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Albino & White Dobermans: Facts, Origin & History (With Pictures)

Written by: Nicole Cosgrove

Last Updated on July 8, 2024 by Dogster Team

Albino & White Dobermans: Facts, Origin & History (With Pictures)

Strictly speaking, full albino and white Dobermans are not the same, though white Dobermans are tyrosinase-positive albinoids or on the albino spectrum. They lack color pigments in their skin and coat, which means that they appear white or cream. They have pink lips and eyelids, but they also have blue eyes, which means that they cannot be full albinos.

Breed Overview


24–28 inches


60–80 pounds


10–12 years


Black, blue, brown, fawn, red

Suitable for:

Active families, those with larger living areas


Loyal and loving, easy to train, territorial

There is a bit of controversy surrounding white Dobermans because many groups, including the Doberman Pinscher Club of America, exclude this coloration from their registry on the grounds that they believe it unethical to breed albinism because of inherited genetic health conditions.1

Doberman Characteristics

High-energy dogs will need a lot of mental and physical stimulation to stay happy and healthy, while low-energy dogs require minimal physical activity. It’s important when choosing a dog to make sure their energy levels match your lifestyle or vice versa.
Easy-to-train dogs are more skilled at learning prompts and actions quickly with minimal training. Dogs that are harder to train will require a bit more patience and practice.
Some breeds, due to their size or their breeds potential genetic health issues, have shorter lifespans than others. Proper exercise, nutrition, and hygiene also play an important role in the lifespan of your pet.
Some dog breeds are prone to certain genetic health problems, and some more than others. This doesn’t mean that every dog will have these issues, but they have an increased risk, so it’s important to understand and prepare for any additional needs they may require.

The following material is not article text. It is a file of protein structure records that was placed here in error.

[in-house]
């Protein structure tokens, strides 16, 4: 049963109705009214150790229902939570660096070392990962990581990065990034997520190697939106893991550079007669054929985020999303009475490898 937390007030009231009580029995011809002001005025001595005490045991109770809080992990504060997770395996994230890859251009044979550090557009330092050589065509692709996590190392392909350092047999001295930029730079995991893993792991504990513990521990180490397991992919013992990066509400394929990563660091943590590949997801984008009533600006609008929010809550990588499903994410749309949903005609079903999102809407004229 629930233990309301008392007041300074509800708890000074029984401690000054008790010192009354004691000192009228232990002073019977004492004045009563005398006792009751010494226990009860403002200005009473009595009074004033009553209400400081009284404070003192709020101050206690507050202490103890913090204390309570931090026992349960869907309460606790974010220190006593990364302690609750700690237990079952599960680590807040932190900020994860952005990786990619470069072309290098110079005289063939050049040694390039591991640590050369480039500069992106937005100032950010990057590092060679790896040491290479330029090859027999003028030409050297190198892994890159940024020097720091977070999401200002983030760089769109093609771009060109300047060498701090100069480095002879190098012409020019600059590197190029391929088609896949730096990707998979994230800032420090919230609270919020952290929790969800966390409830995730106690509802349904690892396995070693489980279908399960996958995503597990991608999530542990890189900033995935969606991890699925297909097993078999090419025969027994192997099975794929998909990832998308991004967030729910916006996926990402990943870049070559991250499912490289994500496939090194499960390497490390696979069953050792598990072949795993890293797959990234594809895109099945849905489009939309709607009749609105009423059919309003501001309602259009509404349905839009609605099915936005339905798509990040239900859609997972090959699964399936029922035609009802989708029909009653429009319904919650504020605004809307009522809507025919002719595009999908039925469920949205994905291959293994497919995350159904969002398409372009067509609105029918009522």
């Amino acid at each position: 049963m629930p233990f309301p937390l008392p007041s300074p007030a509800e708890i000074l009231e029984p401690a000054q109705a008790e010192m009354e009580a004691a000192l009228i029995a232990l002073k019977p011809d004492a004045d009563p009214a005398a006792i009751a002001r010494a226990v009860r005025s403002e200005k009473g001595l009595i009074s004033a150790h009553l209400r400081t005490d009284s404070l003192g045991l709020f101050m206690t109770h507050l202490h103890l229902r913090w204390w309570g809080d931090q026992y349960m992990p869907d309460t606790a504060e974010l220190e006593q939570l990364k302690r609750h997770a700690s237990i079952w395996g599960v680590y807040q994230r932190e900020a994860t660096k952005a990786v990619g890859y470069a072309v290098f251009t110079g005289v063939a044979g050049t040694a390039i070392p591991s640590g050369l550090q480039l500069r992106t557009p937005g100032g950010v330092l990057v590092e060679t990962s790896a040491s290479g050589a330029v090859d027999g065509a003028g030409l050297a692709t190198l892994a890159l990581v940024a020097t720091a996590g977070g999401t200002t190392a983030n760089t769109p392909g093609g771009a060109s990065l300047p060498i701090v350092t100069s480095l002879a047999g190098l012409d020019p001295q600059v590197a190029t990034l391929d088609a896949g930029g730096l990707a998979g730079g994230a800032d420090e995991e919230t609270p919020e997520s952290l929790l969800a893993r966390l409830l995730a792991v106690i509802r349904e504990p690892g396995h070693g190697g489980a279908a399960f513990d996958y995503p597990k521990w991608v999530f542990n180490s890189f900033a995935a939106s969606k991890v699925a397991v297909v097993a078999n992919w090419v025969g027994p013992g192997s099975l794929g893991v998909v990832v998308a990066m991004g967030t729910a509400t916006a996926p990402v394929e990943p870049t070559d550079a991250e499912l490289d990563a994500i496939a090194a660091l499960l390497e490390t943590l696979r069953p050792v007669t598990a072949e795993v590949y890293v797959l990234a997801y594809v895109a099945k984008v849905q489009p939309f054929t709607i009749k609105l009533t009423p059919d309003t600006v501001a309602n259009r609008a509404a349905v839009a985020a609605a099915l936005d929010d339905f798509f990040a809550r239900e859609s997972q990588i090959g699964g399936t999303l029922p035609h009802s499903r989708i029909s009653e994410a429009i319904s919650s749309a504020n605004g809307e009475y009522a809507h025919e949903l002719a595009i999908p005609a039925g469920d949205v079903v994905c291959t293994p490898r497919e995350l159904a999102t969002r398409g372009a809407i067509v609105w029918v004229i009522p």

Some dog breeds are more social than others, both towards humans and other dogs. More social dogs have a tendency to run up to strangers for pets and scratches, while less social dogs shy away and are more cautious, even potentially aggressive. No matter the breed, it’s important to socialize your dog and expose them to lots of different situations.

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The Earliest Records of Albino and White Dobermans in History

The Doberman breed was first introduced by a German tax collector named Louis Dobermann in the late 19th century. He needed a guard dog that would protect him while out on his tax collecting rounds. Although there are no records of exactly which dogs Dobermann used, it is believed that the breed originated from the Rottweiler, German Pinscher, Great Dane, and German Shepherd breeds. The resulting dog made an effective guard dog that looked aggressive and was loyal and intelligent, so they could easily be trained.

Very few records of white and albino Dobermans exist, especially since the color was excluded from breed registration in the 1980s. The Doberman Pinscher Club of America states that white Dobermans are prone to the same medical conditions as any albino dog and that it is unethical to breed them.

How Albino and White Dobermans Gained Popularity

The Doberman was initially bred as a guard dog, and they were effective in their role. They look aggressive and have a guard dog bark, and they’re loyal to their handler or owner. The breed’s intelligence also means that they can be trained for a variety of different roles. Besides still being used as a guard dog, the breed has been utilized by the police, armed forces, and in a host of other roles.